|39.||Baccetti T, Franchi L. Friction produced by types of elastomeric ligatures in treatment mechanics with the preadjusted appliance. Angle Orthod 2006;76:211-6. |
|40.||Shivapuja PK, Berger J. A comparative study of conventional ligation and self-ligation bracket systems. Am J Orthod Dentofacial Orthop 1994;106:472-80. |
|41.||Thomas S, Sherriff M, Birnie D. A comparative in vitro study of the frictional characteristics of two types of self-ligating brackets and two types of pre-adjusted edgewise brackets tied with elastomeric ligatures. Eur J Orthod 1998;20:589-96. |
|42.||Tecco S, Festa F, Caputi S, Traini T, Di Iorio D, D Attilio M. Friction of conventional and self-ligating brackets using a 10 bracket model. Angle Orthod 2005;75:1041-5. |
|43.||Henao SP, Kusy RP. Frictional evaluations of dental typodont models using four self-ligating designs and a conventional design. Angle Orthod 2005;75:75-85. |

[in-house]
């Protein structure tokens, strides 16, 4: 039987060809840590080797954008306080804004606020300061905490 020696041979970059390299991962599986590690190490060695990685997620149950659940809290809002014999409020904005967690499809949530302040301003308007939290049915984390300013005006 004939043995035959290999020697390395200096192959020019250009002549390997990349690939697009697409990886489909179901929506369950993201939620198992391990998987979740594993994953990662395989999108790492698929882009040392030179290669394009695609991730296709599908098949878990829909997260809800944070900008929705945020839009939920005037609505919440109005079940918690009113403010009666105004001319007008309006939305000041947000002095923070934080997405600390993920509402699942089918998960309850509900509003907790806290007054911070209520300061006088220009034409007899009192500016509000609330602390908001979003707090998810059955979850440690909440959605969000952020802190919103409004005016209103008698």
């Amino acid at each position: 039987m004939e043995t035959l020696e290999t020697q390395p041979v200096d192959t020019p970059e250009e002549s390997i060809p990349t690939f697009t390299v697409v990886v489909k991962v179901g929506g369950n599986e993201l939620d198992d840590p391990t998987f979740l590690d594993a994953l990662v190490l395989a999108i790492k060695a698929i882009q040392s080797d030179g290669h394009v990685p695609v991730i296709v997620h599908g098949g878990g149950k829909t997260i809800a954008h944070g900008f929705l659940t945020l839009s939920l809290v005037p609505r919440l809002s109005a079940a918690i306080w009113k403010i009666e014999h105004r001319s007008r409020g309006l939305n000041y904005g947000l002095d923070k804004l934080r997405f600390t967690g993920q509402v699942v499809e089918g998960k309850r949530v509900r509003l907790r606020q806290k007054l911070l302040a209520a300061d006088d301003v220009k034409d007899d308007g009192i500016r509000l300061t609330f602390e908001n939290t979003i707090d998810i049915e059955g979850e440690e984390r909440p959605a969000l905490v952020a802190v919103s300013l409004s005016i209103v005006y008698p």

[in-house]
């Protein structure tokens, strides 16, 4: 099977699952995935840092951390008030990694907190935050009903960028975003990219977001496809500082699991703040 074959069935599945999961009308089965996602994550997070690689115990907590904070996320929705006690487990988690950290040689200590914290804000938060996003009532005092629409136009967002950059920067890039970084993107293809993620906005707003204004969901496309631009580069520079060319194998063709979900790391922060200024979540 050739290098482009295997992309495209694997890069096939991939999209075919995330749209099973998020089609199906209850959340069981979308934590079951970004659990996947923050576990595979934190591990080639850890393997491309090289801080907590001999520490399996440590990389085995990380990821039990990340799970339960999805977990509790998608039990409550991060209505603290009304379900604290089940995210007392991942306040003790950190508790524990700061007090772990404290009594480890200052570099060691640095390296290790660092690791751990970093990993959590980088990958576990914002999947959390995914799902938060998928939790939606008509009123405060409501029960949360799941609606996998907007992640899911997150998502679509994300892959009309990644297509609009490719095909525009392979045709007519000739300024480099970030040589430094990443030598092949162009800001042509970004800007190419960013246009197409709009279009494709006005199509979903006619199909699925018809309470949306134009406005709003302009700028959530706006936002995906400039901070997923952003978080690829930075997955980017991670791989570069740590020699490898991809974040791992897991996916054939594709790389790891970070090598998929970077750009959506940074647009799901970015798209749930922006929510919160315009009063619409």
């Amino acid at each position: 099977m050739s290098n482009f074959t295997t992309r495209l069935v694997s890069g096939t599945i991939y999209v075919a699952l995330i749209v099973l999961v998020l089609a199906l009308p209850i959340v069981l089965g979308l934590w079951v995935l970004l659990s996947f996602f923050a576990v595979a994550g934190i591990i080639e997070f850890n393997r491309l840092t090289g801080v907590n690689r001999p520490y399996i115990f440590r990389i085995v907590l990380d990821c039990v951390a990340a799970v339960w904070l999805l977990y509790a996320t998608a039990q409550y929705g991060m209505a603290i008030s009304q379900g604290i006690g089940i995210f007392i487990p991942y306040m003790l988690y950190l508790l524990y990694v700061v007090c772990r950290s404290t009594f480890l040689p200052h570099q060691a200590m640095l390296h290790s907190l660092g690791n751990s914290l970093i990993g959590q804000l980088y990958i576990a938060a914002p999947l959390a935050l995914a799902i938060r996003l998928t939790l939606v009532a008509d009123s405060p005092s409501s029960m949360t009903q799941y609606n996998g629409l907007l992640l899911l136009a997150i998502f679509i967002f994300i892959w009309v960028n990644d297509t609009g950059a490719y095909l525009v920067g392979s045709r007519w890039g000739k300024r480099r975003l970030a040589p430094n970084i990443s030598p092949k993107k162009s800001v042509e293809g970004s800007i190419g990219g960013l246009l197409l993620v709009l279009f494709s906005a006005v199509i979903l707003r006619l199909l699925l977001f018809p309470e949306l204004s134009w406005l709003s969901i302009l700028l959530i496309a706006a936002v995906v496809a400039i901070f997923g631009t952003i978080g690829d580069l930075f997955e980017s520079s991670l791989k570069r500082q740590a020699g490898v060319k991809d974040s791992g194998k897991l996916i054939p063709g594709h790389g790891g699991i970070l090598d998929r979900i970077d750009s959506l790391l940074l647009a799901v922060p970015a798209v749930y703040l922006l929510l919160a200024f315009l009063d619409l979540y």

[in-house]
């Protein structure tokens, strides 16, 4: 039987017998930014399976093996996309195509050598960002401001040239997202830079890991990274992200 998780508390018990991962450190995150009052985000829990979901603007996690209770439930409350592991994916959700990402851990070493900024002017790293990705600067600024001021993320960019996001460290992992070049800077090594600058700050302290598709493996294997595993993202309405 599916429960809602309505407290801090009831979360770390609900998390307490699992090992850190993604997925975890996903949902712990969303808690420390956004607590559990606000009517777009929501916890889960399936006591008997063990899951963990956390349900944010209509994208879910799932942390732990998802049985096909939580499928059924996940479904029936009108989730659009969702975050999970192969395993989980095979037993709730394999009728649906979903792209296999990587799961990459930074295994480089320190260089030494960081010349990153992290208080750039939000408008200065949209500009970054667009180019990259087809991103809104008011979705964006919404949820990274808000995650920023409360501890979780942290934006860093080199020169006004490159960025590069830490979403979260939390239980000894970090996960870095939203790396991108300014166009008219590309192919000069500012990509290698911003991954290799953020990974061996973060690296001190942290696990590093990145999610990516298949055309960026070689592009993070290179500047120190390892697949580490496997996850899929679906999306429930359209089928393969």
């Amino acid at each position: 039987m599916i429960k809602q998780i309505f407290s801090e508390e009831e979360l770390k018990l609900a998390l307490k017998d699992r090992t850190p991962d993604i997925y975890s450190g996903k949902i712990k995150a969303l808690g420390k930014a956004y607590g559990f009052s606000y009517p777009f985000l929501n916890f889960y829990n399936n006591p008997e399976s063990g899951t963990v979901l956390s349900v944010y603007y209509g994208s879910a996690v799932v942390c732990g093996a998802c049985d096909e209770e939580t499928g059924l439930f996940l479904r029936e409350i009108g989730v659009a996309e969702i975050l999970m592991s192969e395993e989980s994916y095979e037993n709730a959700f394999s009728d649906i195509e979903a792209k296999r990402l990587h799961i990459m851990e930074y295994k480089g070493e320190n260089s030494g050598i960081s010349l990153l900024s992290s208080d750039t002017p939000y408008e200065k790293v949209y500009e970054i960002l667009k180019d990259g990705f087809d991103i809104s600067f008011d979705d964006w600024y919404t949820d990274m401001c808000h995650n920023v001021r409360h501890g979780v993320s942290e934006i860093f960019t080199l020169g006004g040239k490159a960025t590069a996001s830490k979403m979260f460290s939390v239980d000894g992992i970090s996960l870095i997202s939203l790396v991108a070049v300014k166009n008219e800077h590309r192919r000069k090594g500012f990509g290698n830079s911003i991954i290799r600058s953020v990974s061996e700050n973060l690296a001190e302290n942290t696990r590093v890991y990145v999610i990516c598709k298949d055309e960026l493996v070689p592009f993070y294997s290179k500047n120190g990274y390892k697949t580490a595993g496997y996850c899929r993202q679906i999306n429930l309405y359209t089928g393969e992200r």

|44.||Kovatch JS, Lautenschlager EP, Apfel DA, Keller JC. Load-extension-time behavior of orthodontic Alastiks. J Dent Res 1976;55:783-6. |
|45.||Bednar JR, Gruendeman GW. The influence of bracket design on moment production during axial rotation. Am J Orthod Dentofacial Orthop 1993;104:254-61. |
|46.||Russell KA, Milne AD, Khanna RA, Lee JM. in vitro assessment of the mechanical properties of latex and non-latex orthodontic elastics. Am J Orthod Dentofacial Orthop 2001;120:36-44. |
Dental Research Center, Department of Orthodontics, School of Dentistry, Mashhad University of Medical Sciences, Mashhad